x x x x (Emphasis supplied)cralawlibrary

In the recent case of Ledesma v. Court of Appeals,15 this Court, resolving in the negative the issue of whether the recommendation of the Ombudsman for the suspension of the therein petitioner, who was found administratively liable in connection with the extension of Temporary Resident Visas of two foreign nationals, was merely advisory on the Bureau of Immigration and Deportation where petitioner was the Chairman of the First Division of its Board of Special Inquiry, held:

Petitioner insists that the word "recommend" be given its literal meaning, that is, that the Ombudsman's action is only advisory in nature rather than one having any binding effect, citing Tapiador v. Office of the Ombudsman, . . .

x x x

For their part, the Solicitor General and the Office of the Ombudsman argue that the word "recommend" must be taken in conjunction with the phrase "and ensure compliance therewith." The proper interpretation of the Court's statement in Tapiador should be that the Ombudsman has the authority to determine the administrative liability of a public official or employee at fault, and direct and compel the head of the office or agency concerned to implement the penalty imposed. In other words, it merely concerns the procedural aspect of the Ombudsman's functions and not its jurisdiction.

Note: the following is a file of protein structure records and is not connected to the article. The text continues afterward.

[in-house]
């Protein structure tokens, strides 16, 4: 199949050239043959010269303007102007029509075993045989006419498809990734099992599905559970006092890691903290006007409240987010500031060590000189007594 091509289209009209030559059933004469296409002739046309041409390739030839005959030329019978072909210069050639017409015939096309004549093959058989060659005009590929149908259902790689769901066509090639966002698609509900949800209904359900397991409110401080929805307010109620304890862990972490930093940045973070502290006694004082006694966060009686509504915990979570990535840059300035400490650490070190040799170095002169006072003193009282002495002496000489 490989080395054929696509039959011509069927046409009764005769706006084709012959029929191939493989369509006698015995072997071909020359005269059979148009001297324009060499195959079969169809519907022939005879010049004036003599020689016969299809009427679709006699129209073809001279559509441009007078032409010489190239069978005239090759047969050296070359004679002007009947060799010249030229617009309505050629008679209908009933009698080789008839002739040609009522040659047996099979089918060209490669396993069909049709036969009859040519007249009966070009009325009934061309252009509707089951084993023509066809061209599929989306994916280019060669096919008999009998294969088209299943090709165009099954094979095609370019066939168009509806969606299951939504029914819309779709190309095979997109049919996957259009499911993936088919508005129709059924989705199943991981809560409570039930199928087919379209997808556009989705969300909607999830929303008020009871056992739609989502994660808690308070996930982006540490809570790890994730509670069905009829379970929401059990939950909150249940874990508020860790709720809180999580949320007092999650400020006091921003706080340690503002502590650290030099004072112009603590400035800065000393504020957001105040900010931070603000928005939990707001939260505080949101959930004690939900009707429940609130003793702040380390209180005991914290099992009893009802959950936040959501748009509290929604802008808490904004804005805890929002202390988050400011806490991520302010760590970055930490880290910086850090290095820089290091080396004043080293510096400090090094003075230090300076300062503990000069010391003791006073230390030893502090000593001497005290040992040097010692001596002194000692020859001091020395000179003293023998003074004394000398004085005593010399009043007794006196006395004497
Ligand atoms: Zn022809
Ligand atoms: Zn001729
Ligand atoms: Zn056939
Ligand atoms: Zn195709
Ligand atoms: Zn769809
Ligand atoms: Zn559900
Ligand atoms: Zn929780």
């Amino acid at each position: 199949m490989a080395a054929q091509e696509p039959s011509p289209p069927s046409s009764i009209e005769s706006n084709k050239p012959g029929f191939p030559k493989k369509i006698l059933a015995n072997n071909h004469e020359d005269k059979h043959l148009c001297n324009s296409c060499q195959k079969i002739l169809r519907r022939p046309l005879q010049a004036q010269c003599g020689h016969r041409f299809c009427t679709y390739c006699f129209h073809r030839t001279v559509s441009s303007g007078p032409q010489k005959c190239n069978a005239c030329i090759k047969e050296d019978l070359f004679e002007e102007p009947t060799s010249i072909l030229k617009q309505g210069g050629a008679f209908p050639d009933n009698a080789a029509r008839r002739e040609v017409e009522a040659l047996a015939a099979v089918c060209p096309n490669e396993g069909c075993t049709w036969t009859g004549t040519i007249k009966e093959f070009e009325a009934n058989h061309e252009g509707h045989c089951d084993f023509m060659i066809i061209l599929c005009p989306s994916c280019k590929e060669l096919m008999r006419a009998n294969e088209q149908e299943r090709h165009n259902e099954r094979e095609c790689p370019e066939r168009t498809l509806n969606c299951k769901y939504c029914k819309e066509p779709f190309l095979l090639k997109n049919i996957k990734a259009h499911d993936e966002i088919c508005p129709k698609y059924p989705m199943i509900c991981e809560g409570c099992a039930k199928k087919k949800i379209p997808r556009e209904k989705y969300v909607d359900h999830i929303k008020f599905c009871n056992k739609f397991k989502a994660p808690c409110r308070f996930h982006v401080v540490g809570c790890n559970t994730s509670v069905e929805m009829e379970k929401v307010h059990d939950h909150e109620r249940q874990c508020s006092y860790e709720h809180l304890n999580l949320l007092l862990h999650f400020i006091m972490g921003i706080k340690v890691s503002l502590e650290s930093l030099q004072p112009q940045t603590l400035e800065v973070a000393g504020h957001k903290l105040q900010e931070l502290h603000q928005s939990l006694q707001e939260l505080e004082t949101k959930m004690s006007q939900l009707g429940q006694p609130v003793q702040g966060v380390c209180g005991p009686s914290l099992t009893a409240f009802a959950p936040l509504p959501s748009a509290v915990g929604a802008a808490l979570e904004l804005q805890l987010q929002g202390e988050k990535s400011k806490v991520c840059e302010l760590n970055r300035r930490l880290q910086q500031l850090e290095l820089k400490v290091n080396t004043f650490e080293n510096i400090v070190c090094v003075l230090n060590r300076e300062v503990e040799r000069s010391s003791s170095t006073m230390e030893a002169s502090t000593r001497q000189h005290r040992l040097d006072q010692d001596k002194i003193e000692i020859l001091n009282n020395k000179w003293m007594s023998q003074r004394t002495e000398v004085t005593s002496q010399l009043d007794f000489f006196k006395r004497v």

We agree with the ratiocination of public respondents. Several reasons militate against a literal interpretation of the subject constitutional provision. Firstly, a cursory reading of Tapiador reveals that the main point of the case was the failure of the complainant therein to present substantial evidence to prove the charges of the administrative case. The statement that made reference to the power of the Ombudsman is, at best, merely an obiter dictum and, as it is unsupported by sufficient explanation, is susceptible to varying interpretations, as what precisely is before us in this case. Hence, it cannot be cited as a doctrinal declaration of this Court nor is it safe from judicial examination.

The provisions of RA 6770 support public respondents' theory. Section 15 is substantially the same as Section 13, Article XI of the Constitution which provides for the powers, functions and duties of the Ombudsman. We draw attention to subparagraph 3, to wit: